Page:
Image: Pakistani paramilitary soldiers
Anjum Naveed  /  AP
Pakistan's paramilitary soldiers stand alert at a closed road leading to national assembly in Islamabad on Wednesday. Security is beefed up in the capital as Pakistani lawmakers debate over the government's tough line against terrorism amid rising violence between security forces and Islamic militants.
By Associated Press Writer
updated 10/8/2008 4:14:25 PM ET 2008-10-08T20:14:25

Pakistan's new spy chief showed lawmakers video and photos of militants killing people at a rare closed briefing Wednesday on the government's fight against Taliban and al-Qaida extremists, attendees said.

The fledgling civilian government called the special session of parliament as it sought political unity to stabilize the key U.S. ally in the war on terror.

Security officials showed the lawmakers footage of militants in the act of killing people, said two people who attended. They requested anonymity because they had been sworn to secrecy.

One of the attendees said they were also given statistics but declined to divulge them other than to say some appeared to have already been made public.

Suicide attacks have killed nearly 1,200 people since July 2007, most of them civilians, military data released last month showed. The date showed 1,368 security force personnel had been killed since late 2001, when Pakistan's former military ruler Pervez Musharraf allied with Washington in the war on terror.

The U.S. says the militants use Pakistan as a staging ground for attacks in Afghanistan. But American officials have praised a two-month-old Pakistani offensive in the Bajur tribal region that the Pakistani military claims has killed more than 1,000 insurgents.

At least 20 suspected militants were killed in fresh strikes there Wednesday, authorities said. Eight were believed to be foreigners.

Blaming the West
Many in Pakistan blame that alliance with the U.S. for the rise in violence here. American missile strikes on militant hideouts in Pakistani territory along the Afghan border, where Osama bin Laden is rumored to be hiding, have further angered the population.

The briefing lasted about three hours and was to resume Thursday morning.

Officials said the session was an effort to include opposition parties in a discussion aimed at forging a national anti-terror plan.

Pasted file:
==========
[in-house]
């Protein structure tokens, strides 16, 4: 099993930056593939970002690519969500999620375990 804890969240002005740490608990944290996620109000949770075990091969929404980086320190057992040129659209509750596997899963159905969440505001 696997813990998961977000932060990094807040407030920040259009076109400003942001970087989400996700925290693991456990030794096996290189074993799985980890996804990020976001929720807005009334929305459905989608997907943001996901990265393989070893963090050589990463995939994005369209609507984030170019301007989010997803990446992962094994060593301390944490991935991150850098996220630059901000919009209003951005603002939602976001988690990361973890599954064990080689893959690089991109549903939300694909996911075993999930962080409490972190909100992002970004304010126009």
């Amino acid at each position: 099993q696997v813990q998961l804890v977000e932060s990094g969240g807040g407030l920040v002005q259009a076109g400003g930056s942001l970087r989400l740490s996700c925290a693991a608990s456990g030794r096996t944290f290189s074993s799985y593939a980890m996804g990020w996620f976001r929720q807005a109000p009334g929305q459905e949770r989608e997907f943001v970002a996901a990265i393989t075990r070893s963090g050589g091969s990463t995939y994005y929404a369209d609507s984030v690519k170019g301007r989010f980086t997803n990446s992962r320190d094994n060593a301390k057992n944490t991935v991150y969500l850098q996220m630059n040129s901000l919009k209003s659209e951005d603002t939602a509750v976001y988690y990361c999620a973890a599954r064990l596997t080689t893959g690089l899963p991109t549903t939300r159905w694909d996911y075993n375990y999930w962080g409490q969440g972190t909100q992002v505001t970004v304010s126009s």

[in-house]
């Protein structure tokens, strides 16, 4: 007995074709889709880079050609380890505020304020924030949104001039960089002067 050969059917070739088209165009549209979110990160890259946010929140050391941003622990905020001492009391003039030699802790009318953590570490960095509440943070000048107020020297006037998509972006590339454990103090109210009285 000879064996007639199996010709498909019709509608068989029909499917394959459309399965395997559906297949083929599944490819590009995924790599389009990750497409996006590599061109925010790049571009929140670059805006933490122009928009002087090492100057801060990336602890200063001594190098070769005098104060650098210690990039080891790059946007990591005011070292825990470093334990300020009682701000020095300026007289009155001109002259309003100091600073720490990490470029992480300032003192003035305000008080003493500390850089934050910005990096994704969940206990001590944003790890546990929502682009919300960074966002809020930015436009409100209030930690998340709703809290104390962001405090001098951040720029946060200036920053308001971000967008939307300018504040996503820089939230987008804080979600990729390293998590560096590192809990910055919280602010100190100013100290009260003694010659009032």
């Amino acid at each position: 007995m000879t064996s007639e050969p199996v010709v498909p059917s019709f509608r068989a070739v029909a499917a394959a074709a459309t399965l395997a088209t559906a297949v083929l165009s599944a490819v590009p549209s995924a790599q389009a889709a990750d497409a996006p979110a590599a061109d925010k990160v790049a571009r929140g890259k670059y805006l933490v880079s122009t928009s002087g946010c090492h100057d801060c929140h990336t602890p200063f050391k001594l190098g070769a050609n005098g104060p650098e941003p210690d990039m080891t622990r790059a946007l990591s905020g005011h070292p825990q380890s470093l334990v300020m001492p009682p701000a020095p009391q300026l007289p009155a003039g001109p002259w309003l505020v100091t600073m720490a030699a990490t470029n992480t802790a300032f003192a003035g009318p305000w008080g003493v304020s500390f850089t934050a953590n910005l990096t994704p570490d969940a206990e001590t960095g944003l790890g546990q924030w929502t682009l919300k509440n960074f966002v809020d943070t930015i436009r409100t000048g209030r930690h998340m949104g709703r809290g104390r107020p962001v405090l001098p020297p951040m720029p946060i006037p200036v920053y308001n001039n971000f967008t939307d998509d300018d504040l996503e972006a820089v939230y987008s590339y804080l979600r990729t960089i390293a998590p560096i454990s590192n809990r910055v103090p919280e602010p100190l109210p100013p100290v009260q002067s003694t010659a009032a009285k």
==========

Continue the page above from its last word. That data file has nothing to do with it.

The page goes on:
"It was essential that those who are responsible for law making and who are representing the people should get insight about what actually going on in the country," Information Minister Sherry Rehman said.

Security was tight around the parliament building, with concrete barriers and barbed wire ringing a large perimeter outside the facility. The media was not allowed in.

'Rather superficial'
Army spokesman Maj. Murad Khan confirmed that the army general newly appointed as head of the country's main spy agency, Ahmed Shujaa Pasha, spoke to lawmakers.

Afterward, some lawmakers told television channels that while they could not mention specifics of what was discussed, they had hoped for more depth.

"The briefing that was given to us today was rather superficial. It was more like the description of the symptoms than diagnosis of the disease," said Khurram Dastagir, a member of the opposition party of ex-Prime Minister Nawaz Sharif.

"I am seeking to find out what is causing this extremism and how did it come about," he said in an interview on Dawn News Television.

Sharif painted the session as a sign that Pakistan had truly transitioned to civilian rule after years of being under the military rule of Musharraf, who quit the presidency in August.

"Parliament is a sovereign body and it should be given right to discuss the matter and come up with a national policy," Sharif said.

Copyright 2008 The Associated Press. All rights reserved. This material may not be published, broadcast, rewritten or redistributed.

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